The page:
Updated: Mar 4, 2022
Amari Rowe | The Daily News | Feb 2, 2022
Ted Ellis was first introduced to me through his artwork at The Juneteenth Legacy Project Gallery. You could see the life within each frame. Before meeting him, I could tell he would be a very interesting man, full of energy and conviction. His art moves hectically and you can see the time and dedication in each piece. But meeting him in person, he’s more than I could’ve ever imagined.
Along with being a kind, well-spoken man, he was quite attentive and asked alluring questions. I could tell from our conversation that he expects greatness from me, but his being is so effortless that these expectations are also mine. I want to live up to the greatness Ellis has seen in me. While talking we shared a few topics, such as home life and the dynamics of a suitable career in the art field. He loves his family very much and we talked about how he struggled to make time balancing his career and personal life. He gave me so much advice not just as an artist, but as an individual; he has a depth that’s beyond realism.
I’d like to say he has an unworldly outlook on life, very much like mine, oddly enough. Meeting Ted Ellis has definitely reaffirmed my love for not just art but for the simplicity of living. I was completely unaware of whom he was upon entering the gallery where I work as a memory keeper. Ellis came in as if any other patron; asked my name and asked me a few things about the paintings. Unaware that he was the one who had painted most of them, I followed suit and gave him a tour. He had been very knowledgeable on the history behind the work and reiterated his impression that I had committed to learning all the pieces. Sam Collins III, another volunteer at the gallery, had come in a few minutes after, speaking to our patron like an old friend. It wasn’t until then I was truly aware that the man before me was the one and only Ted Ellis.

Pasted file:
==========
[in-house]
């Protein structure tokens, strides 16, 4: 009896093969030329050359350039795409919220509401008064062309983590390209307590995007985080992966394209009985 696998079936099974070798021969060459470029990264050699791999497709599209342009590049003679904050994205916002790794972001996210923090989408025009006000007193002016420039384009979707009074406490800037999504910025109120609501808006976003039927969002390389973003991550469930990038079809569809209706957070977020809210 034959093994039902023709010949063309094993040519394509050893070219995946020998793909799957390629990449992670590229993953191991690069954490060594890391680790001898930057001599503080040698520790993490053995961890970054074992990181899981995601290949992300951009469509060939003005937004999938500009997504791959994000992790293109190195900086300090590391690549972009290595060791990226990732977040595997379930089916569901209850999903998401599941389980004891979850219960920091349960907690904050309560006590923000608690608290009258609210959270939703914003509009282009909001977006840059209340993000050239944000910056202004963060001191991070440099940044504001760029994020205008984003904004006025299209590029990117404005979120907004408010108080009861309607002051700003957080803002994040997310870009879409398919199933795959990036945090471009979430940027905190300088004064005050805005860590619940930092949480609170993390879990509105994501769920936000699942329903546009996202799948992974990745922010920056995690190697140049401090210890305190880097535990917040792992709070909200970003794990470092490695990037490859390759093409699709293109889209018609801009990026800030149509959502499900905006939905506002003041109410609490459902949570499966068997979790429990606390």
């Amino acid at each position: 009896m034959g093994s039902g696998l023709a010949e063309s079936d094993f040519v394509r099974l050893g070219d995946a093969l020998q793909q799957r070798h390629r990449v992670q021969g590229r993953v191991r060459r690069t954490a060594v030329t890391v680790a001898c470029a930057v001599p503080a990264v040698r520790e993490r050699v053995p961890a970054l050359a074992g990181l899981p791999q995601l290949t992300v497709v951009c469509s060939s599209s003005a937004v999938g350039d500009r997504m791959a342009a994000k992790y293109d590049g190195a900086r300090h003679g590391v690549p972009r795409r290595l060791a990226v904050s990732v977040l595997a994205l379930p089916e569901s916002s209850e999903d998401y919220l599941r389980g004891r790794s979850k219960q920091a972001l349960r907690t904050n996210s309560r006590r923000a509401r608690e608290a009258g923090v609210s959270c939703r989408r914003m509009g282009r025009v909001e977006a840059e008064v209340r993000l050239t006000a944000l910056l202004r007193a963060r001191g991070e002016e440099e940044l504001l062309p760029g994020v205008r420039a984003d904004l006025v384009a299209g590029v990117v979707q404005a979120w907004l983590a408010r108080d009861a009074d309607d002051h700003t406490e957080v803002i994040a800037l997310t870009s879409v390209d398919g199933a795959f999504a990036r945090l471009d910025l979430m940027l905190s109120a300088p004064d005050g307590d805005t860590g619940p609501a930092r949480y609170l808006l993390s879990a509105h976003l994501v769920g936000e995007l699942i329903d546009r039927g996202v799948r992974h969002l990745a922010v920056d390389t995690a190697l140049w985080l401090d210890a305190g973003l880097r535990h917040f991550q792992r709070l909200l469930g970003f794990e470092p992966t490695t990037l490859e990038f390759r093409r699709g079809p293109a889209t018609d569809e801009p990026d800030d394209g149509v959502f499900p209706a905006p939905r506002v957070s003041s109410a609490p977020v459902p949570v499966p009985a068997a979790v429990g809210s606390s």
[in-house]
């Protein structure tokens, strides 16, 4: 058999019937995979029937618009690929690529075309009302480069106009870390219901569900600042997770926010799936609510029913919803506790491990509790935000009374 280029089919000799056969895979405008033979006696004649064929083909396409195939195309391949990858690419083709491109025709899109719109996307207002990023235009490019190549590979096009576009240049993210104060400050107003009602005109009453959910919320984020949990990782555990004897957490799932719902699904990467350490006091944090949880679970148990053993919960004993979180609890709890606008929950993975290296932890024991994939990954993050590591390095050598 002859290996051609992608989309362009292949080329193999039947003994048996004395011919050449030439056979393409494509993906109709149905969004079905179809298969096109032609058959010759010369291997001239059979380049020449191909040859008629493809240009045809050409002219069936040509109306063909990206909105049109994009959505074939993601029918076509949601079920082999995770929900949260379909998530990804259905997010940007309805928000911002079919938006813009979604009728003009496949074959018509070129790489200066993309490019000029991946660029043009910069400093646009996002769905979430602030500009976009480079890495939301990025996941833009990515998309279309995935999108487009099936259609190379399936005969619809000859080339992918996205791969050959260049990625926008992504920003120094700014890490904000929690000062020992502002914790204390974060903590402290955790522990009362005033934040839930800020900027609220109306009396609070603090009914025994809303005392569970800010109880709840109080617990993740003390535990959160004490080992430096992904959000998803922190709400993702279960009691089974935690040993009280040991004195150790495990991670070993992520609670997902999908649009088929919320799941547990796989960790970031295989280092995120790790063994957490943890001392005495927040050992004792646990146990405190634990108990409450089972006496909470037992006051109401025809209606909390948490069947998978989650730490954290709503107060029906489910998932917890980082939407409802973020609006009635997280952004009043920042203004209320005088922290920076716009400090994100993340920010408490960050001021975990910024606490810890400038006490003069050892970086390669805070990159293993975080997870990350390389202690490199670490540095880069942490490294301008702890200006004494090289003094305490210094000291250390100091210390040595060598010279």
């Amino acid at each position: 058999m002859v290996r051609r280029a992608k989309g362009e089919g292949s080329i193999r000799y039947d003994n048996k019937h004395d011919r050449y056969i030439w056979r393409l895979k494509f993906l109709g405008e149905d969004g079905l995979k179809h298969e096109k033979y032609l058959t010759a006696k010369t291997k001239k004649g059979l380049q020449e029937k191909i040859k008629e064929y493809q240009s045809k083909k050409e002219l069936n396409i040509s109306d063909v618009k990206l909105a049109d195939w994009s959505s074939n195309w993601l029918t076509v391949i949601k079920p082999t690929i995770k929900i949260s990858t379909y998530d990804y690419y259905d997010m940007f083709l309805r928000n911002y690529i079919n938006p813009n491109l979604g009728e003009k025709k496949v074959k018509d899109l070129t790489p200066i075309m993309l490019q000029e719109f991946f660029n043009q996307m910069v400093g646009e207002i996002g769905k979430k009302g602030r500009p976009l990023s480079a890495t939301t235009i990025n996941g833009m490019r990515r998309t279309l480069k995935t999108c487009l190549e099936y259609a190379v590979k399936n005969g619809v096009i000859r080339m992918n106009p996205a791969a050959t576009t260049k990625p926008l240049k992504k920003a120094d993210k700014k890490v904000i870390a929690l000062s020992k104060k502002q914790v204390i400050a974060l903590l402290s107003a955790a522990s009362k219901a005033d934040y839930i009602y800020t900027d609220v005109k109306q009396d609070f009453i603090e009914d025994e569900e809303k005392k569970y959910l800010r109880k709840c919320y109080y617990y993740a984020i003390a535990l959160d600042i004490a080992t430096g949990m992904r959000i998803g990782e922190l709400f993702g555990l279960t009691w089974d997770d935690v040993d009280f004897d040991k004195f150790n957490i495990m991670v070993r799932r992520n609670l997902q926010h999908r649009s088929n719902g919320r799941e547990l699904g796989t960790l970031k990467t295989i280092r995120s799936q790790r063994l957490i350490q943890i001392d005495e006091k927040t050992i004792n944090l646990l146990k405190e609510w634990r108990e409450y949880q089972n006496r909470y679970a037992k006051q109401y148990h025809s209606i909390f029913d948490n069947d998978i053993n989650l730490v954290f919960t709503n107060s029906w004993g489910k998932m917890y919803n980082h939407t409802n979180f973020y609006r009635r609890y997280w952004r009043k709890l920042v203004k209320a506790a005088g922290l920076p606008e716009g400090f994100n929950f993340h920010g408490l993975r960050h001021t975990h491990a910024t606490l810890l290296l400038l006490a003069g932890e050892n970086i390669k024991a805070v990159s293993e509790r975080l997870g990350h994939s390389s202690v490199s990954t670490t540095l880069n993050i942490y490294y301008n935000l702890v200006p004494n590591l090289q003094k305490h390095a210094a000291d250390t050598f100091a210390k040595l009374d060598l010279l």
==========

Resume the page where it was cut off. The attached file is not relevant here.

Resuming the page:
I spend most of my time in the gallery surrounded by his work. It has made a lasting impression on me. I’ve grown to love the art as though I had made it myself. So, seeing the creator of my daily surroundings brought me to tears. Not only was he an unmatchable creative, he was a man of great esteem. We agreed on many things, but most of all we agreed that a painting is only made up of the history behind it, and being able to share not just verbally but visually is the greatest gift we have been given. A gift that is just cruel to keep hidden.
Please come visit The Nia Cultural Center Juneteenth Legacy Headquarters and art gallery, which is open from 10 a.m. to 3 p.m. Tuesdays through Fridays in downtown Galveston. Not for me, but for the sake of the past, our present and the children’s future.